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Man Shoots Armadillo, Hits Mother-in-Law Too!

By Christopher Coble, Esq. on April 28, 2015 | Last updated on March 21, 2019

Mother-in-laws. Can't live with them. Can't shoot them. Or, can you?

One Sunday afternoon, a Georgia man was armadillo hunting in his yard. He killed the armadillo and got his mother-in-law too! According to reports, the man, let's call him Armadillo Dundee, fired a 9 mm pistol at the armadillo. The bullet killed the armadillo, ricocheted into a fence, through the back door of his mother-in-law's mobile home, through the back of a recliner, and into her back. Possibly to his dismay, the mother-in-law was not severely hurt.

Since shooting armadillos is actually encouraged, and the ricochet was an accident, the man was not charged with a crime.

Negligent Discharge of a Firearm

Unlike some other states, Georgia does not seem to have a negligent discharge of a firearm statute. But if this shooting had occurred in California, for example, the man may have faced charges.

California's Penal Code section 246.3 states, "Any person who willfully discharges a firearm in a grossly negligent manner which could result in injury or death to a person is guilty."

Would Armadillo Dundee be guilty under this statute? It depends on whether the court finds that shooting an armadillo in your backyard is grossly negligent. For example, shooting a loaded gun into the air in a crowded area may be considered grossly negligent. In this case, Georgia authorities encourage shooting armadillos, and reports don't mention anyone else was nearby, so it probably wasn't grossly negligent for him to do so.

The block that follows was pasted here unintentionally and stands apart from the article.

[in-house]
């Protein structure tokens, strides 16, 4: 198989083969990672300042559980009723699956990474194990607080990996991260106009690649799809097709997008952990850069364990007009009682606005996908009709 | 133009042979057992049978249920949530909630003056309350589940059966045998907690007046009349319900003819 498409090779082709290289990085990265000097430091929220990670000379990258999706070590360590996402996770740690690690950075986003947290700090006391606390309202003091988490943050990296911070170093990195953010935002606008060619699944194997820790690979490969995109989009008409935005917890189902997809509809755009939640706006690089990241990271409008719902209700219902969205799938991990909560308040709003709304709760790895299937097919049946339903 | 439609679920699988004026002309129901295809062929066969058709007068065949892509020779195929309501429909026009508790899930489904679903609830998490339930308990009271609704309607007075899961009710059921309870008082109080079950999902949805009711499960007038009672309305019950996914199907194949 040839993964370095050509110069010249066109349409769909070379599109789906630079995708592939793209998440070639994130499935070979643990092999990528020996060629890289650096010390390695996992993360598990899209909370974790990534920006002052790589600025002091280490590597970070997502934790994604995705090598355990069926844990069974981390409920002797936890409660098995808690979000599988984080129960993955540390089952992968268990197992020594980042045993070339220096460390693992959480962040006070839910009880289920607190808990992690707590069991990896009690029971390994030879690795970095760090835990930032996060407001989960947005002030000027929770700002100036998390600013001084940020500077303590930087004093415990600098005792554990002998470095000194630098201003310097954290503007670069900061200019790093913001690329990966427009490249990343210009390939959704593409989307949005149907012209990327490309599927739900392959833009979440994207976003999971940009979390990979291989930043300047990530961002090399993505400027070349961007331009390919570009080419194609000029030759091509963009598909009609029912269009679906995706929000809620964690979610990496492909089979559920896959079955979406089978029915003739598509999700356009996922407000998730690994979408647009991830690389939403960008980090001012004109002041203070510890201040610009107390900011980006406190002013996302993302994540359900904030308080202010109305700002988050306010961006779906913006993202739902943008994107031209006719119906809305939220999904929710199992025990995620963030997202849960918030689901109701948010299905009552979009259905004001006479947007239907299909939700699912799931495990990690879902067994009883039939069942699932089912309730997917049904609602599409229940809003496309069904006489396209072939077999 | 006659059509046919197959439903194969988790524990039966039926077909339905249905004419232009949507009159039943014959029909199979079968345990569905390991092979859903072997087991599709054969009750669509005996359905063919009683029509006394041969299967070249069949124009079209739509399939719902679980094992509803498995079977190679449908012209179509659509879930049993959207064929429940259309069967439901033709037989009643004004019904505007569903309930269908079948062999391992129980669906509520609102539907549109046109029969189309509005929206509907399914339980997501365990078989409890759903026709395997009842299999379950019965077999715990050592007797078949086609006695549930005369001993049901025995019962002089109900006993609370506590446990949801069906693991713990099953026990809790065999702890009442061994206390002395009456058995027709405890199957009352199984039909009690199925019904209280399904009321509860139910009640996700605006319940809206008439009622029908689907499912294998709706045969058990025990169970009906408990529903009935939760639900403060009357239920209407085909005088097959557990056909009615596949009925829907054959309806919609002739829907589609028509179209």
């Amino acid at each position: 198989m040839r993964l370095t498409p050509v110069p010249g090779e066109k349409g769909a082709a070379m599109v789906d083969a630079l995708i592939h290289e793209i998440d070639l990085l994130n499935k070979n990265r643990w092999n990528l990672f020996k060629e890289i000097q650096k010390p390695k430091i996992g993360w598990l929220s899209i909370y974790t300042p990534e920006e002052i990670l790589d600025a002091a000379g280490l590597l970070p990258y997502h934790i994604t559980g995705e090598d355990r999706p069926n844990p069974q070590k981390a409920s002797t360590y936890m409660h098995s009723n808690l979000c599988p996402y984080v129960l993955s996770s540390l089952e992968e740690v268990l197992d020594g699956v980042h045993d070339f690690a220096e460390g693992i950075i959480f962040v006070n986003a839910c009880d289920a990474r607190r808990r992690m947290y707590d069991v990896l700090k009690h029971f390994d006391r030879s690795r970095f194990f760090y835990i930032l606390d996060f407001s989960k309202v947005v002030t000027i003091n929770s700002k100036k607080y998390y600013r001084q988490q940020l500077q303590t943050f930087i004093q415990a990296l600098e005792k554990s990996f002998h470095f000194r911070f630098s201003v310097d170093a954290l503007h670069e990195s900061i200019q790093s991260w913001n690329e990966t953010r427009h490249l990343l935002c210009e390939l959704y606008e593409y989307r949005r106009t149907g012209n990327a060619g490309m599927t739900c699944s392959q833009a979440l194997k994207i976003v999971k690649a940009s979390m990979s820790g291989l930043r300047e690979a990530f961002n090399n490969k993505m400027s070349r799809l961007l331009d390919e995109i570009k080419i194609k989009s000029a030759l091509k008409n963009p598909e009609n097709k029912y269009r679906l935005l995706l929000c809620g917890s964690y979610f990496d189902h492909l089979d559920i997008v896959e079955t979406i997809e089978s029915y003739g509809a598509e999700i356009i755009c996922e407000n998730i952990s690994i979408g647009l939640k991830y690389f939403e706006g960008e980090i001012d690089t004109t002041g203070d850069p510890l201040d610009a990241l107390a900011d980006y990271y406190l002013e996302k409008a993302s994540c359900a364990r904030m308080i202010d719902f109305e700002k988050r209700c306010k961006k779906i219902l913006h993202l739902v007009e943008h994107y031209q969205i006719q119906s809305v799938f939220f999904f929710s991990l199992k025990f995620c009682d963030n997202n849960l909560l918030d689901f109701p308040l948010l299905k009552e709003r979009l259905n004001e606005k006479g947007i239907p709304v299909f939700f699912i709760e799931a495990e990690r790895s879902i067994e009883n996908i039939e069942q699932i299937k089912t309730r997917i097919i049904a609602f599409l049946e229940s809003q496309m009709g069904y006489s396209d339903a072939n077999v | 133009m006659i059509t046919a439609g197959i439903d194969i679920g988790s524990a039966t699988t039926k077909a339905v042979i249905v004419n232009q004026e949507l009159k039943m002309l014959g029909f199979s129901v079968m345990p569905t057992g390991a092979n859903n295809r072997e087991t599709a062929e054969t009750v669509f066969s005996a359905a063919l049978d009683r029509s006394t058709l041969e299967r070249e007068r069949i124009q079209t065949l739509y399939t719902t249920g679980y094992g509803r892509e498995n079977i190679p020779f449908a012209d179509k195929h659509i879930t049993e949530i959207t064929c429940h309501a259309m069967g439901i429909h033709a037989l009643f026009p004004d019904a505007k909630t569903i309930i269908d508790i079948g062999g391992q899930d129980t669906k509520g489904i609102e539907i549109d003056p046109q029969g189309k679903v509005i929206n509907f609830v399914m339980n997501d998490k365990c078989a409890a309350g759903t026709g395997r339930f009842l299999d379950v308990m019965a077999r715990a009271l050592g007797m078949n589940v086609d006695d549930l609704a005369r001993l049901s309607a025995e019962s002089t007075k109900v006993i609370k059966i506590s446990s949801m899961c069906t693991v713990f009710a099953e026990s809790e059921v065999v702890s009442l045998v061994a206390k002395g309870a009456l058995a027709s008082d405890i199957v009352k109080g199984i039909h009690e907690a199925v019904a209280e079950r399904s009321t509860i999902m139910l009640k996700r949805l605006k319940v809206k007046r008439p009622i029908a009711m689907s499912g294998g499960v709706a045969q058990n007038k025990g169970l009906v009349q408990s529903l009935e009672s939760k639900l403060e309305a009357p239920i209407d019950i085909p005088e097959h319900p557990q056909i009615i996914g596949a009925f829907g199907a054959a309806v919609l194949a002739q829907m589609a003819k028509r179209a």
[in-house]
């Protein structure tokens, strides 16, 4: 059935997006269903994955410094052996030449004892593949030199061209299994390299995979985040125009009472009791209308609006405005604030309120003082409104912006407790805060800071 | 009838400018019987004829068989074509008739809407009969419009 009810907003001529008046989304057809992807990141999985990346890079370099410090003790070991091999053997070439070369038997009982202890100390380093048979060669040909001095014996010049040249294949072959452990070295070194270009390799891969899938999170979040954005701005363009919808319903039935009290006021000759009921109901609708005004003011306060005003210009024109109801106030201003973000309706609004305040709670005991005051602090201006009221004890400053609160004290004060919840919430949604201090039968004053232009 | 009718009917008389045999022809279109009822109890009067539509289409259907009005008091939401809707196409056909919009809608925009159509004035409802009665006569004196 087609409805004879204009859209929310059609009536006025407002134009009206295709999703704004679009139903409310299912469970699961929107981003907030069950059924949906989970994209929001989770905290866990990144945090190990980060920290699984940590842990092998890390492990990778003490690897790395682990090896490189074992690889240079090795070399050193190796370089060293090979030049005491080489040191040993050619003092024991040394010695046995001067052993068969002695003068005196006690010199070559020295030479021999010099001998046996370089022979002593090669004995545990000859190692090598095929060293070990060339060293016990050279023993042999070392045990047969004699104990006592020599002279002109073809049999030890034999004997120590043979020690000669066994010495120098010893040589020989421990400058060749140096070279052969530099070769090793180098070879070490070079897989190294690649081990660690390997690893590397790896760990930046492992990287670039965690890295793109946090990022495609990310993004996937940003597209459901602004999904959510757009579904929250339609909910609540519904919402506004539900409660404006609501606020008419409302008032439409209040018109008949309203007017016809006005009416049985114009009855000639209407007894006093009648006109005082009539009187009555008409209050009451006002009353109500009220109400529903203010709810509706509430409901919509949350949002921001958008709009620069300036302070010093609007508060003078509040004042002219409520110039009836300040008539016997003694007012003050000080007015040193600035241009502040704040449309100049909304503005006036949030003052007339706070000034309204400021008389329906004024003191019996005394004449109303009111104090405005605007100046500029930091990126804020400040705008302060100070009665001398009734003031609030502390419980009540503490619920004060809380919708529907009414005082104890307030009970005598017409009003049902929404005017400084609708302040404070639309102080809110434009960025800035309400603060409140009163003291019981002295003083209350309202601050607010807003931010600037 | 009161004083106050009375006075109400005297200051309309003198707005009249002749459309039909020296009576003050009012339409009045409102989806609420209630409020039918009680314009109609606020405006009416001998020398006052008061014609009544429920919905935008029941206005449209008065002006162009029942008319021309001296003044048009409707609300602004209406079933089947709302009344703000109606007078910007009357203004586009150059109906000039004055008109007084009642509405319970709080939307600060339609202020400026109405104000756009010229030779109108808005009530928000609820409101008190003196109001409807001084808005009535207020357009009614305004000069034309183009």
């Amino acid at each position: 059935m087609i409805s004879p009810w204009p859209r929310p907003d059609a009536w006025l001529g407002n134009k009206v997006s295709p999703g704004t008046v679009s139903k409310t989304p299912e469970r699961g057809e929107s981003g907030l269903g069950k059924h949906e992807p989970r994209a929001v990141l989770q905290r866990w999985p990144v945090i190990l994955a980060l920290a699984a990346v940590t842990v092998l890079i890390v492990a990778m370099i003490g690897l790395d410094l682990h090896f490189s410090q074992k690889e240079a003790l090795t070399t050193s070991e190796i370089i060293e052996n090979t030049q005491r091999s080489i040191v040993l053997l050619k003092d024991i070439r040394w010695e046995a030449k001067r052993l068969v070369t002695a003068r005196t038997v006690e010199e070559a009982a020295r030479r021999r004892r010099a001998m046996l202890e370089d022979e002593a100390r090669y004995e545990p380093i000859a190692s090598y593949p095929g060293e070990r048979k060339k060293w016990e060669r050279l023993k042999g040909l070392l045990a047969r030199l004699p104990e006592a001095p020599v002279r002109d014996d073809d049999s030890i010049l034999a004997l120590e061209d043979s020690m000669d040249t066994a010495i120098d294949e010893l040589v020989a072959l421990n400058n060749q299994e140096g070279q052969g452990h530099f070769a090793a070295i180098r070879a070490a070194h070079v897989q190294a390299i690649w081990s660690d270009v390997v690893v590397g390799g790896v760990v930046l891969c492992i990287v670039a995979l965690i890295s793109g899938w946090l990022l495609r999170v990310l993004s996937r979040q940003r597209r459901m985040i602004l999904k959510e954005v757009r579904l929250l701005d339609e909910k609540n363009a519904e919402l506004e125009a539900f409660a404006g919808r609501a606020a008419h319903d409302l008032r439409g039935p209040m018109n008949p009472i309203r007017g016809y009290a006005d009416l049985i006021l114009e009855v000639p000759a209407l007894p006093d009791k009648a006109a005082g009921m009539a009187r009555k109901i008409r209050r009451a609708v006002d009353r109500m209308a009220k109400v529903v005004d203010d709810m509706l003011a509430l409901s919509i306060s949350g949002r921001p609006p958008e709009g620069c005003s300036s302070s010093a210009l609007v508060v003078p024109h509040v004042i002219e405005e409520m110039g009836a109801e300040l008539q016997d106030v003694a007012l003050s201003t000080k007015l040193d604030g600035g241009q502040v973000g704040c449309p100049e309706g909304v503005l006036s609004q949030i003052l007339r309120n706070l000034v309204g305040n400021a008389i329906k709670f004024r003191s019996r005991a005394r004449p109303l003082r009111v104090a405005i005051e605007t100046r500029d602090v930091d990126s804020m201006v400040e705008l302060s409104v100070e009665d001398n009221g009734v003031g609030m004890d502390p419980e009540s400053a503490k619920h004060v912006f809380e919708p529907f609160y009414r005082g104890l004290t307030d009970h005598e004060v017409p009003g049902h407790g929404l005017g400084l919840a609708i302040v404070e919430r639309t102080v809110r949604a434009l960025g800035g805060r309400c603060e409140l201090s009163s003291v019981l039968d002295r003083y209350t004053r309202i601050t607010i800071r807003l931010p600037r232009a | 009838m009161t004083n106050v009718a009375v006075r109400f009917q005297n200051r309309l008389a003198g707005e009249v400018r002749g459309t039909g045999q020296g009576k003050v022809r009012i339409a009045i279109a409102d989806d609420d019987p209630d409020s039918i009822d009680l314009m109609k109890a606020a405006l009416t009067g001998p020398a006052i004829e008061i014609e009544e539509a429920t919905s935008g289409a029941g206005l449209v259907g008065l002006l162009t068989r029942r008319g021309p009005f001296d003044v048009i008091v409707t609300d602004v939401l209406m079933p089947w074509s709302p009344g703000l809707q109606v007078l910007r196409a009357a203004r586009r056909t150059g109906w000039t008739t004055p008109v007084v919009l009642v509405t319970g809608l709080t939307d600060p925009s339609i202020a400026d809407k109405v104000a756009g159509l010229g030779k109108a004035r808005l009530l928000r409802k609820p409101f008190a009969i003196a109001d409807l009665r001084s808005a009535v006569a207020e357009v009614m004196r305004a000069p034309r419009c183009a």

Georgia Gun Laws

However, if the facts of this case were slightly different, Armadillo Dundee may be charged under other Georgia gun laws.

For example, if his house was within 50 yards of a public highway, he would have violated O.C.G.A. section 16-11-103, which prohibits discharge of a firearm within 50 yards of a public highway. He would be guilty of a misdemeanor.

Or, if he was shooting the armadillo in his mother-in-law's back yard, instead of his own, without her permission, he would be guilty of violating O.C.G.A. section 16-11-104.

Luckily for him, Georgia repealed O.C.G.A. section 16-11-105 in 2005 which made it illegal to discharge a firearm on a Sunday. Next time, just use grub pesticide to kill the armadillo and avoid your mother-in-law's wrath.

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